To finish up this set, we slow things down a bit with “This Guy’s in Love with You,” by Herb Alpert. It was one of the few songs in which Alpert, a trumpeter, sang. Wikipedia says, “Although Alpert’s vocal skills and range were limited, the song’s technical demands suited him.”

The pace, the phrasing and the opening keyboard contribute to the song’s soulfulness, as do the words and music by the brilliant team of Burt Bacharach and Hal David didn’t hurt.

Here’s how the record came about. Alpert sang it to his first wife in a 1968 CBS Television special titled Beat of the Brass. Wikipedia says the song was not intended to be released, but after it was used in the television special, CBS was reportedly deluged with calls from people asking about it. So, Alpert released it as a single two days after the show aired. It went to No. 1 in June 1968 and stayed there four weeks.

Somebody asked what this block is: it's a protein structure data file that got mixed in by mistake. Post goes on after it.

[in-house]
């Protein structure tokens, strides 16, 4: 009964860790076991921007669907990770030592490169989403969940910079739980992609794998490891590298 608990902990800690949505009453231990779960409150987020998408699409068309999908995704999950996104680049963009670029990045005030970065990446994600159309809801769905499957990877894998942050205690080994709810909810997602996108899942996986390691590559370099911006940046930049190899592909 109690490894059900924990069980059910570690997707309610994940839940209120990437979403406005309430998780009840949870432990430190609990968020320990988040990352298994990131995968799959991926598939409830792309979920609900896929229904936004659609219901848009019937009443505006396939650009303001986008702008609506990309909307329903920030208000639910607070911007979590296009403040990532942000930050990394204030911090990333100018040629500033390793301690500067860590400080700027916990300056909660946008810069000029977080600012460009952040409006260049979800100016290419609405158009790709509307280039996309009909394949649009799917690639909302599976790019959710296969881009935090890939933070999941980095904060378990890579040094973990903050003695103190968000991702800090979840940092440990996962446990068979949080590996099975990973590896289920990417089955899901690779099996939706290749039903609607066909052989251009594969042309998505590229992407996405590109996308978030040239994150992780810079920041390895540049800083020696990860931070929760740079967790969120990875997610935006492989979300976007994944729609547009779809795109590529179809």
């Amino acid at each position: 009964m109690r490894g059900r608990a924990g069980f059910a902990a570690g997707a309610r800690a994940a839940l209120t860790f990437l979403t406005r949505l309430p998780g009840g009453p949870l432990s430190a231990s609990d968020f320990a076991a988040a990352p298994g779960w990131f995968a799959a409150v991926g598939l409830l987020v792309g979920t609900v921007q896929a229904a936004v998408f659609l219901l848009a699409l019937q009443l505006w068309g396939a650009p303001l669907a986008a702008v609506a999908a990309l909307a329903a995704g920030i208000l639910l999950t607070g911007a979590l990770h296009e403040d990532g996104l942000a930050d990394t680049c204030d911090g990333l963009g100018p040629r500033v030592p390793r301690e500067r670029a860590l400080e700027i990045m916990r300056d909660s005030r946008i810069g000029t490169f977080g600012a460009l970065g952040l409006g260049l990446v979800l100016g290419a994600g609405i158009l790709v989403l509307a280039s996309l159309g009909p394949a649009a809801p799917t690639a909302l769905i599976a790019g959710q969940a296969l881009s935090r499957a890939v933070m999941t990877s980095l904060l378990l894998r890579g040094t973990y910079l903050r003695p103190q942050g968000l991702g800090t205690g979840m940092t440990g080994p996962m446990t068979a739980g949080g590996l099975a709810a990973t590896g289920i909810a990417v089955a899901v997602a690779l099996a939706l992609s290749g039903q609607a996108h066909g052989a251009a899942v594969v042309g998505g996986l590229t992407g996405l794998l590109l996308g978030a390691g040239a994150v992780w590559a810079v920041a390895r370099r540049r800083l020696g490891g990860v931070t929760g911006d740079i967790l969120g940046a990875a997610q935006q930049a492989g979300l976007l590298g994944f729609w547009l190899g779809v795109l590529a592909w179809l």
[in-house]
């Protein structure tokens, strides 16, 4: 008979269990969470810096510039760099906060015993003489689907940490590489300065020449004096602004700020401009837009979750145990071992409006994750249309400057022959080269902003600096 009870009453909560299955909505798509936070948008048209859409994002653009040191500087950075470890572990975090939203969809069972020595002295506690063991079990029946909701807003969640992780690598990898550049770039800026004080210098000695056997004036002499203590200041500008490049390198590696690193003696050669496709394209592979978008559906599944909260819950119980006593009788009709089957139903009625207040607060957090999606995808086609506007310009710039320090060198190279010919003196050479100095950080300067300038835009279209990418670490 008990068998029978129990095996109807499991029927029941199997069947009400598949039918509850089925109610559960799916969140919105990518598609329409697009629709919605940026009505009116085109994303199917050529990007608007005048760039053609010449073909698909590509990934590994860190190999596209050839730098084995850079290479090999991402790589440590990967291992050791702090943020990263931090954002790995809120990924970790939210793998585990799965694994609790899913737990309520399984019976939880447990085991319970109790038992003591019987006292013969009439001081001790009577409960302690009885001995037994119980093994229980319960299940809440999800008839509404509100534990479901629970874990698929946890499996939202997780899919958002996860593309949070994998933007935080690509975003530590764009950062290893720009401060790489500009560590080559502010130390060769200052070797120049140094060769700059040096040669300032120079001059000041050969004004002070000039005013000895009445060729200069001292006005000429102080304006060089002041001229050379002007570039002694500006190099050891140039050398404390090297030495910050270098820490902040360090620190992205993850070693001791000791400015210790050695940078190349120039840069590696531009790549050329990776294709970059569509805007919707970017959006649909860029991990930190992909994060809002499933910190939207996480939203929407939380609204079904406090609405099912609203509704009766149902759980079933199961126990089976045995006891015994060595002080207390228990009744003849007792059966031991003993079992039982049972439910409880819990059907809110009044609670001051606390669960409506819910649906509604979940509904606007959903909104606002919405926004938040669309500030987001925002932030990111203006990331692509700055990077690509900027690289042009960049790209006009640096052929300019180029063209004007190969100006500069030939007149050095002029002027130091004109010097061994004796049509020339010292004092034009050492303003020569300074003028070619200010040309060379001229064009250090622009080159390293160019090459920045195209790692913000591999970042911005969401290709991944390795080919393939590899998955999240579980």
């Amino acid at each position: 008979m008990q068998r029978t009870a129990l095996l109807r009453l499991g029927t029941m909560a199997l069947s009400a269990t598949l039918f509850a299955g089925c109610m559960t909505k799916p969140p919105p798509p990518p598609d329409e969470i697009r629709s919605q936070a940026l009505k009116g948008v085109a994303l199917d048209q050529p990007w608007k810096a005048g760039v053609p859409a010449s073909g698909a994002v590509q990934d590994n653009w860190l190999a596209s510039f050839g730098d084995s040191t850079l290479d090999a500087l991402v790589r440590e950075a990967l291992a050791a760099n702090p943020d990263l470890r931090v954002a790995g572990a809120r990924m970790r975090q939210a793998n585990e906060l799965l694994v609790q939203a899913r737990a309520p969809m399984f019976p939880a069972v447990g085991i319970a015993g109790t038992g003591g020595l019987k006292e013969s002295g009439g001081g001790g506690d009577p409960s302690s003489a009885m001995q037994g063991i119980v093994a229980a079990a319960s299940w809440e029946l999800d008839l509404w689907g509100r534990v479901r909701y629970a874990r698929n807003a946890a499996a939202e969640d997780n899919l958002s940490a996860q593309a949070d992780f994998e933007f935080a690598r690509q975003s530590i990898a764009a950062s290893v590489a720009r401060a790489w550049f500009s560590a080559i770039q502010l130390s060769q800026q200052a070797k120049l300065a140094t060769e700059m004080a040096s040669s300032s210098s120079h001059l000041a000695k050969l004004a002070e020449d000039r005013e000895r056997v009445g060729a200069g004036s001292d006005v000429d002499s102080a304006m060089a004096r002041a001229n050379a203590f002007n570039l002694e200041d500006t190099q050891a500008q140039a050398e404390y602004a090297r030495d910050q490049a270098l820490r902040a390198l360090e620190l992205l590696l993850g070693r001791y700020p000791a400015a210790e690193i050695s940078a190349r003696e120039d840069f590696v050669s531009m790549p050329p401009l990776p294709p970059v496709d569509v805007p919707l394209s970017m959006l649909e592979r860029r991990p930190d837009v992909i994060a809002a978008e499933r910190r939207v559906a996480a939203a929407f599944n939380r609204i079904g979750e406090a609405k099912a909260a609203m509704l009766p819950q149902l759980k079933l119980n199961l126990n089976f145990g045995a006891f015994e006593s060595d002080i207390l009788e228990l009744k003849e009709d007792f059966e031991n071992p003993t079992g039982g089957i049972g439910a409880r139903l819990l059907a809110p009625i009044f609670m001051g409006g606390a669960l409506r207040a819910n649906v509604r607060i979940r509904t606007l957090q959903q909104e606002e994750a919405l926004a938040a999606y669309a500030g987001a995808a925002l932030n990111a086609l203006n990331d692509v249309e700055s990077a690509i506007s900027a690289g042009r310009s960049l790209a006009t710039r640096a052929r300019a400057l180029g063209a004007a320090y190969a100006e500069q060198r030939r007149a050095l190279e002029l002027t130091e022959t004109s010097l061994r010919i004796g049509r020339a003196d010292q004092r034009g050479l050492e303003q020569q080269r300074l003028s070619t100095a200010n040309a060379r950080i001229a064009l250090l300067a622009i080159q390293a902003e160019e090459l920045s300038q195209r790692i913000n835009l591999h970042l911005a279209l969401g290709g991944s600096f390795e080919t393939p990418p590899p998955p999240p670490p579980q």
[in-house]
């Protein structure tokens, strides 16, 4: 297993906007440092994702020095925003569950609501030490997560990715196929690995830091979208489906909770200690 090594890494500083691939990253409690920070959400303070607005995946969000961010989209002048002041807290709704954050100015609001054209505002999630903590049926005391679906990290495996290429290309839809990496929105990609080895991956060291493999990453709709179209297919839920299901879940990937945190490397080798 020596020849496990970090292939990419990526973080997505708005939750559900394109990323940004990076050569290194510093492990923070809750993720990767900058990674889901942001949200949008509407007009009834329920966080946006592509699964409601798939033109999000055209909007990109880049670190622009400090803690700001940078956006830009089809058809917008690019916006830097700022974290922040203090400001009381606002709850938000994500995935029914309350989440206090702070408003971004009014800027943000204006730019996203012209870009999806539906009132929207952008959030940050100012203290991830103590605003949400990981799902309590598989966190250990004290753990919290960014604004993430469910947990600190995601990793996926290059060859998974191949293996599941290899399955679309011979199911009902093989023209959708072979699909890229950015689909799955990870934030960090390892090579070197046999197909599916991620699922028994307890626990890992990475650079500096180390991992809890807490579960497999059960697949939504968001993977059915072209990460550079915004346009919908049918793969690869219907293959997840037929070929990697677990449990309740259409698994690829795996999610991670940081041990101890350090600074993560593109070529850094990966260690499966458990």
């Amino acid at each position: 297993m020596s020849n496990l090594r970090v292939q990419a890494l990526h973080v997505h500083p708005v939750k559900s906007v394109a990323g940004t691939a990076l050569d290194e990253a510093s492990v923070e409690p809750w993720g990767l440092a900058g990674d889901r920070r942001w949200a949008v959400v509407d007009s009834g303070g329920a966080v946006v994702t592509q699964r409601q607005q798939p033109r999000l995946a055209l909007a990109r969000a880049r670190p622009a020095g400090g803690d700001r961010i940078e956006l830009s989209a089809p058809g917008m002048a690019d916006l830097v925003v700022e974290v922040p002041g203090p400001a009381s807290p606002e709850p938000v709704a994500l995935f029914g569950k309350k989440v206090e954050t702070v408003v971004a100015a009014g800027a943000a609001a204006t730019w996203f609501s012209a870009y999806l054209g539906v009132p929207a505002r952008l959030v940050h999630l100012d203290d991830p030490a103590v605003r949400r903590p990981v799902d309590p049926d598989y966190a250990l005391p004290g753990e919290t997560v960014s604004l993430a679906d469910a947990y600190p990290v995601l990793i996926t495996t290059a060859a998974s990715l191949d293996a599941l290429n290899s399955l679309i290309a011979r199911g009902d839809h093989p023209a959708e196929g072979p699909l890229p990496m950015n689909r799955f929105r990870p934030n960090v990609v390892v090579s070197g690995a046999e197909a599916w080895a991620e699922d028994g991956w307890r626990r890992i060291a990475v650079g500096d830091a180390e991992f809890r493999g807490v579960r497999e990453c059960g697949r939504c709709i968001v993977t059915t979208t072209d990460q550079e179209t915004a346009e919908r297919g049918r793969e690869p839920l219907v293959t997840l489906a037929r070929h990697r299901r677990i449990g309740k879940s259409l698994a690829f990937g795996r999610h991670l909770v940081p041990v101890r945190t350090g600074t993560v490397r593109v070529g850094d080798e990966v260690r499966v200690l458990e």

1968 was a good year for Herb Alpert and a good year for me.

A month before the song hit No. 1, I graduated from college in my hometown of Louisville, KY. That summer I got my first job in journalism at The Kentucky Post and Times Star in Covington, KY. I was living across the Ohio River, renting a room in a house in Cincinnati. It was my first time living away from home, except for active duty in the Army Reserve. I felt like I had wings and there was no limit to the horizon. And I never imagined the songs that I was listening to would, in a couple of decades, be called “Oldies.”

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It’s time once again for a journalism news round-up — all the news that Fitz can print.

Let’s start with The Star and a couple of significant developments there.